Promise of a New Covenant

Key Verse: “This shall be the covenant that I will make with the house of Israel; After those days, saith the LORD, I will put my law in their inward parts, and write it in their hearts; and will be their God, and they shall be my people.”
—Jeremiah 31:33

Selected Scripture:
Jeremiah 31:27-34

THE COVENANT SPOKEN of in our Key Verse is a “new covenant” to be made with Israel at the time God’s kingdom is established on the earth. (Jer. 31:31) Verses 27 and 28 make it clear that the promises included in that covenant arrangement will be of an earthly nature, not a heavenly one. Earlier in the chapter, the prophet assures, “He that scattered Israel will gather him, and keep him, as a shepherd doth his flock.”—vs. 10

The Apostle Paul speaks of Israel’s future in personal terms with these words: “I say then, God has not rejected His people, has He? May it never be! For I too am an Israelite, a descendant of Abraham, of the tribe of Benjamin. God has not rejected His people whom He foreknew.” Later he adds, “All Israel will be saved; just as it is written, The Deliverer will come from Zion, He will remove ungodliness from Jacob. This is my covenant with them, when I take away their sins.”—Rom. 11:1,2,26,27, New American Standard Bible

Israel indeed has promises yet to be inherited as a people. However, they are also set forth as an example of all mankind. Thus, the promises of blessings and life through the New Covenant will include the people of all nations—all who come under its terms and are obedient to its righteous laws, both Jews and Gentiles.—Acts 15:16,17

Few have seen the inclusion of Israel and much of the Gentile world in the ransom of Jesus Christ. Most only see a heavenly reward for a relative few. The Bible says, however, “God loved the world so much that he gave his only Son, so that every one who believes in him shall not be lost, but should have eternal life. You must understand that God has not sent his Son into the world to pass sentence upon it, but to save it—through him.”—John 3:16,17, J. B. Phillips New Testament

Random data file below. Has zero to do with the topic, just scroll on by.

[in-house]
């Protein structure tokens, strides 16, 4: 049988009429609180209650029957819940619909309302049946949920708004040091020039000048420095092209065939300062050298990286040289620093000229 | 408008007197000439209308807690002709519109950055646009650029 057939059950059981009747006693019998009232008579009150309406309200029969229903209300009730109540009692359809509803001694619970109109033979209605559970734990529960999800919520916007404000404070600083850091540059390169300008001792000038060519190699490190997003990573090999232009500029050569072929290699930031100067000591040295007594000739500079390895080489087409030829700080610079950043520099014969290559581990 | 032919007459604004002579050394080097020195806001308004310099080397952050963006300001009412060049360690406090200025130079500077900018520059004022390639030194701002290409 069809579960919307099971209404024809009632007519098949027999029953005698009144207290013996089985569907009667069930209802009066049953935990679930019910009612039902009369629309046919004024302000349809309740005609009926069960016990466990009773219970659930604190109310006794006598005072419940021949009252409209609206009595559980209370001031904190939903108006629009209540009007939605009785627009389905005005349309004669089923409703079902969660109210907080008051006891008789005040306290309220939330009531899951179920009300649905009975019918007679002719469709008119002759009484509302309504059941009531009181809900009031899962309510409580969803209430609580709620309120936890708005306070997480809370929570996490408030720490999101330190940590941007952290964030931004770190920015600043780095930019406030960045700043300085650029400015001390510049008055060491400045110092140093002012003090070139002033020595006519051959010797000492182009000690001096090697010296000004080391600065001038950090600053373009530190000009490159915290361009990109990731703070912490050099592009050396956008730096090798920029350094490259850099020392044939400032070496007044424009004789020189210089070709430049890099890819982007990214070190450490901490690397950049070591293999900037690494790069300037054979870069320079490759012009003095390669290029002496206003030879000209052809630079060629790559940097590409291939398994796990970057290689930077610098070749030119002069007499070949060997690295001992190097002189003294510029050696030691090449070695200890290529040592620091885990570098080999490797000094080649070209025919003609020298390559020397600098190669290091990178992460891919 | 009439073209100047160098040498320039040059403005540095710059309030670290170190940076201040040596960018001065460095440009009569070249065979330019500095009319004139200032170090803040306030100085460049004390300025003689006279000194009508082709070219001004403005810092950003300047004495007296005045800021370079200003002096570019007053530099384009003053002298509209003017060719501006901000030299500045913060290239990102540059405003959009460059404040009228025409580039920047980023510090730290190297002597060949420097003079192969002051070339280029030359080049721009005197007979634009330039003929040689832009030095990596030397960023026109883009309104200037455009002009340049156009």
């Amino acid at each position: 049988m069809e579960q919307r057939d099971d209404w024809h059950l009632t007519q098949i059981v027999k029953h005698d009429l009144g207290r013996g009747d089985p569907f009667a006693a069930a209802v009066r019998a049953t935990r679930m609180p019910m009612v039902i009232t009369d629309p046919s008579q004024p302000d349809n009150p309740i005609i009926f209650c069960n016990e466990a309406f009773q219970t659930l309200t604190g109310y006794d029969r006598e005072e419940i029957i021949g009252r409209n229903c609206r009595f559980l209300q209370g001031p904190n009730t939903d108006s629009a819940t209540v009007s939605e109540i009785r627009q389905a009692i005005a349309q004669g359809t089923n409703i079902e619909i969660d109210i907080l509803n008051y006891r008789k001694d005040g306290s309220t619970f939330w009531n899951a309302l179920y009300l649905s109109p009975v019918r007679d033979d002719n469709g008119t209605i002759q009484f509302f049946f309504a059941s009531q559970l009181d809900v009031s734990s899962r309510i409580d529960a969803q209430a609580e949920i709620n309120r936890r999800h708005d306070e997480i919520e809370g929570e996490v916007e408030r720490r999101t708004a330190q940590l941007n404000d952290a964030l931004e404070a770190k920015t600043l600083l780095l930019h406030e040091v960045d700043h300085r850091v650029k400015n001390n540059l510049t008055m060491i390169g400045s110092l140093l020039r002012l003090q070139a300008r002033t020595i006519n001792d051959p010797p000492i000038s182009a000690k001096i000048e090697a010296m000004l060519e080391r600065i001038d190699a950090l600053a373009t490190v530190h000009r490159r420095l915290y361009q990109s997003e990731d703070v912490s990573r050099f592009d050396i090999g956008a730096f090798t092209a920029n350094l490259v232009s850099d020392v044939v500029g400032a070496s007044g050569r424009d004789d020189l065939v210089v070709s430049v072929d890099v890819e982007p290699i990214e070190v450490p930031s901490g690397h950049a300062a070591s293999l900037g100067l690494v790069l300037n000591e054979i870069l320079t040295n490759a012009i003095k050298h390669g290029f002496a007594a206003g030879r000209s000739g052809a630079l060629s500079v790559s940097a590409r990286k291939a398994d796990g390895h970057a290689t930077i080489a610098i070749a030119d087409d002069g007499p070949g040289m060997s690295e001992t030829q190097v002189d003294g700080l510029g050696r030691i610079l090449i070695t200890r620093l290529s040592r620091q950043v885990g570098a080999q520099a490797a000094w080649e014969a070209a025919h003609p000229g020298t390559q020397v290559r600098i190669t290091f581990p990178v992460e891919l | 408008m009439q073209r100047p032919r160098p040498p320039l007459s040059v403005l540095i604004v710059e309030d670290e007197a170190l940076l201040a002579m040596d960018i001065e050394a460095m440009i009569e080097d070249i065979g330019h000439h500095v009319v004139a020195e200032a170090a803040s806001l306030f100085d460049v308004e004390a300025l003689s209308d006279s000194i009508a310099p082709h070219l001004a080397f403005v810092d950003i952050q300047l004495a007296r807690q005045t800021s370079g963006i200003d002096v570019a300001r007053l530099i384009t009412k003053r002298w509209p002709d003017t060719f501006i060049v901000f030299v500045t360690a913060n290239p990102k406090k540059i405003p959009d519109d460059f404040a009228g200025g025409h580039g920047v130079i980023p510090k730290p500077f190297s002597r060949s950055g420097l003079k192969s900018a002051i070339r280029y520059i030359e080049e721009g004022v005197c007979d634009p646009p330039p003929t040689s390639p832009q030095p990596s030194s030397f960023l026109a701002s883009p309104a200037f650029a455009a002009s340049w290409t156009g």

As proof that Israel’s experiences pointed forward to God’s general blessing for the world, we notice these details. Israel’s priesthood, taken from the tribe of Levi, was specially consecrated to God’s service. Aaron was their high priest, representing Christ as a “high priest of good things to come.” (Heb. 9:11,12) The people of Israel received atonement for their sins and remained under their covenant with God through the sacrificial services of Aaron, their high priest. As these offerings were made for the people of Israel who desired harmony with God, they illustrate the “better sacrifices” of Christ for the “sins of the whole world.”—Heb. 9:23-28; I John 2:1,2

The priesthood of Israel also pointed forward to the special calling of Christ’s footstep followers, who will constitute the “royal priesthood.” (I Pet. 2:9) Those who enter this special relationship with God during the present Gospel Age also benefit from Israel’s past experiences. “These things happened to them as an example, and they were written for our instruction.” (I Cor. 10:11, NASB) Paul confirms this thought at the end of his letter to the Romans: “Whatsoever things were written aforetime were written for our learning, that we through patience and comfort of the scriptures might have hope.”—Rom. 15:4